ES: Ultimately, for the “lullabies”, Anna was also involved with the final touches and mastering, which we did at the studio she works at, Audio for the Arts.

MAM: What’s the album artwork?  How was the artist inspired?

Anna Weisling: The imagery of these trees really conveys the feeling of the album; the branches are stark and (presumably) move slowly in the wind, and they intertwine, navigating through the darkness like a dream world.  A kind of sleepy, dark maze.  Just like a mind falling into rest, there is something beautiful and potentially sinister about bare trees at night.

HJ: Late Fall 2009, just before Matt came on board, Jeff, Eric & I went to a park at dusk to shoot photographs for the beginnings of a web presence for bell monks, which were only used for a short while, but I felt the place had the right feeling for the band. A little over a year later it was decided to complete a full-size album cover. I decided to go back to the same park, but this time alone in the bitter cold to find some inspiring bare branches to work with. On walks alone, I’ve noticed, our music works well on cold winter nights.  Perhaps it was an obvious choice to go with, but I’ve also always loved experimenting with long exposures because they never show exactly what the eye already sees: colors are more exaggerated and moving subjects can ooze through the frame.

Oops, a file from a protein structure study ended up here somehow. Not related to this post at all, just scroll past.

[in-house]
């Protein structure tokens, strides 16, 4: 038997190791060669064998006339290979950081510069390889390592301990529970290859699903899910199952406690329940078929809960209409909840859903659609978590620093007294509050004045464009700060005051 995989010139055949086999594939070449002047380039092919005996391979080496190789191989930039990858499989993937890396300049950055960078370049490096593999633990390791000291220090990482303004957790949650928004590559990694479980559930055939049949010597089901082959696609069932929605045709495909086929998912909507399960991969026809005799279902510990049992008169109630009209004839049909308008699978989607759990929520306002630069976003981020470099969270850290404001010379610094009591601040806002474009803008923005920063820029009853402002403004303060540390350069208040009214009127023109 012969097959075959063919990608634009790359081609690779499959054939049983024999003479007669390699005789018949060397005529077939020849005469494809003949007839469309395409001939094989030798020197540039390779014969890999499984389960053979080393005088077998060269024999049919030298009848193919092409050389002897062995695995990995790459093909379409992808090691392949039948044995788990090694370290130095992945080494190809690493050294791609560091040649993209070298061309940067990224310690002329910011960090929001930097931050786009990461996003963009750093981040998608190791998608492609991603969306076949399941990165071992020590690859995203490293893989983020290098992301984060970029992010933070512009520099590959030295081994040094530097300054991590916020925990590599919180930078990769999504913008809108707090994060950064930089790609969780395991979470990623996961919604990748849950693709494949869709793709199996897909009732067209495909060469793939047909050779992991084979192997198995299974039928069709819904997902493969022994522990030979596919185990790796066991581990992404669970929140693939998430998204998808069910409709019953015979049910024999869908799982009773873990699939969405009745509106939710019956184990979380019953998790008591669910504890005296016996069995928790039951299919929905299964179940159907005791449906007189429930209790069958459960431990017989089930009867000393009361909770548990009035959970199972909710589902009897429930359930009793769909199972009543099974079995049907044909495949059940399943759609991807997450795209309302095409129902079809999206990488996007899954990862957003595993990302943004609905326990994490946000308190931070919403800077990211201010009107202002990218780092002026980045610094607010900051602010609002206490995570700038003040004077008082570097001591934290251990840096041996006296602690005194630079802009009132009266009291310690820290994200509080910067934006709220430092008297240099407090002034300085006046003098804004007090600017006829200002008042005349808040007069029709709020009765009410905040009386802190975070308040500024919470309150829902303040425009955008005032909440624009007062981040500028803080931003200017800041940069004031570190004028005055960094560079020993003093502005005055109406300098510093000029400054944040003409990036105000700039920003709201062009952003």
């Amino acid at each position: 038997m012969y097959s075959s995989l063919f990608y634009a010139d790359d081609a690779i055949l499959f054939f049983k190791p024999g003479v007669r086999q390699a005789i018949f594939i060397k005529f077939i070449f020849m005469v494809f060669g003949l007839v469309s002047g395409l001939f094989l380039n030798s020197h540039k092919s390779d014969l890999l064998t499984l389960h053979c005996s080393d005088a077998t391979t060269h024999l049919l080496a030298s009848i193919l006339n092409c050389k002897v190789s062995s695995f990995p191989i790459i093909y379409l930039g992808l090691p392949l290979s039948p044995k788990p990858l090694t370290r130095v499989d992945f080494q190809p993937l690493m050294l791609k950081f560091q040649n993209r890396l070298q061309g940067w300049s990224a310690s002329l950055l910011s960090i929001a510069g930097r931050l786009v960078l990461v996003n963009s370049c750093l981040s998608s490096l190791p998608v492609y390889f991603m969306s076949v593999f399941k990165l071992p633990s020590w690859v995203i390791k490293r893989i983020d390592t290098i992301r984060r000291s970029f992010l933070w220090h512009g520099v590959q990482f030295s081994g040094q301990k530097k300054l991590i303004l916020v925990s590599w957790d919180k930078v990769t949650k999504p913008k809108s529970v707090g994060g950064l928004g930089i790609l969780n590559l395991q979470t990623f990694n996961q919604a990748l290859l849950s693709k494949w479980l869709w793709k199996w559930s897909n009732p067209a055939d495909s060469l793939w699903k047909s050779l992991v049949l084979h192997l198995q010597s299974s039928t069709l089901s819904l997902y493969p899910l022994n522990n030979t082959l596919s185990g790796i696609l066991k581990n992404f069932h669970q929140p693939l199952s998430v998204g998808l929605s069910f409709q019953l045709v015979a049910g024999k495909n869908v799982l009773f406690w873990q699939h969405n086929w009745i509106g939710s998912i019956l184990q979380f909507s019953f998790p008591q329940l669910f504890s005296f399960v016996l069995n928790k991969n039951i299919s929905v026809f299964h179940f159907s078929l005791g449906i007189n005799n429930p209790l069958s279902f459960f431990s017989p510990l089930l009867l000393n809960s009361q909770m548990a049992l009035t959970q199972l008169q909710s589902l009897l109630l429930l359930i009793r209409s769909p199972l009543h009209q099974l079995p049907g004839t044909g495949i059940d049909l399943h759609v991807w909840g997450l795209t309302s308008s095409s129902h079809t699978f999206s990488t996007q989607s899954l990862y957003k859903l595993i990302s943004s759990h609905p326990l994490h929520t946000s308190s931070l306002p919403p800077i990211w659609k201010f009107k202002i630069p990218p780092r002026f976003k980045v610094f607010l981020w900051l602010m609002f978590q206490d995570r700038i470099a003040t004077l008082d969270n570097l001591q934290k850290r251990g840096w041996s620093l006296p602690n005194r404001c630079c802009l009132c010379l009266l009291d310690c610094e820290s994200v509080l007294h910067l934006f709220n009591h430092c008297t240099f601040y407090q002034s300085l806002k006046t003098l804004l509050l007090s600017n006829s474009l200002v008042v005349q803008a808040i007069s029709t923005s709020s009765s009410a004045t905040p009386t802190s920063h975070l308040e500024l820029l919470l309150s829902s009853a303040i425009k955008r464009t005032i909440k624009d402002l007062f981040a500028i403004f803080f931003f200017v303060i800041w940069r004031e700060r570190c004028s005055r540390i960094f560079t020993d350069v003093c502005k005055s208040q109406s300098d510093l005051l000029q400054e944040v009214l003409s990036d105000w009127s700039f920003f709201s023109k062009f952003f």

MAM: What does your music sound like?

JH: I’m not sure what sleep sounds like, but it’s a concept that permeates the way I think about the music.  Our music is slow, luscious, and rich.  I would describe it as “warm”, though I think many people would instead describe it oppositely, as “cold”, as the vocals are subdued-sounding and not overly emotional.  Musically, it’s somewhat ambient, usually pretty layered, with multiple voices, guitar parts, keyboards, and different percussive choices.  Most of the lullabies were recorded without a real drum kit – instead, we used an assortment of toms and cymbals.  We also used a lot of prepared piano, though that’s mostly just a textural element.  Incidentally, Craig also came up with the band name after he heard some of the early recordings, whatever that means about the way we sound.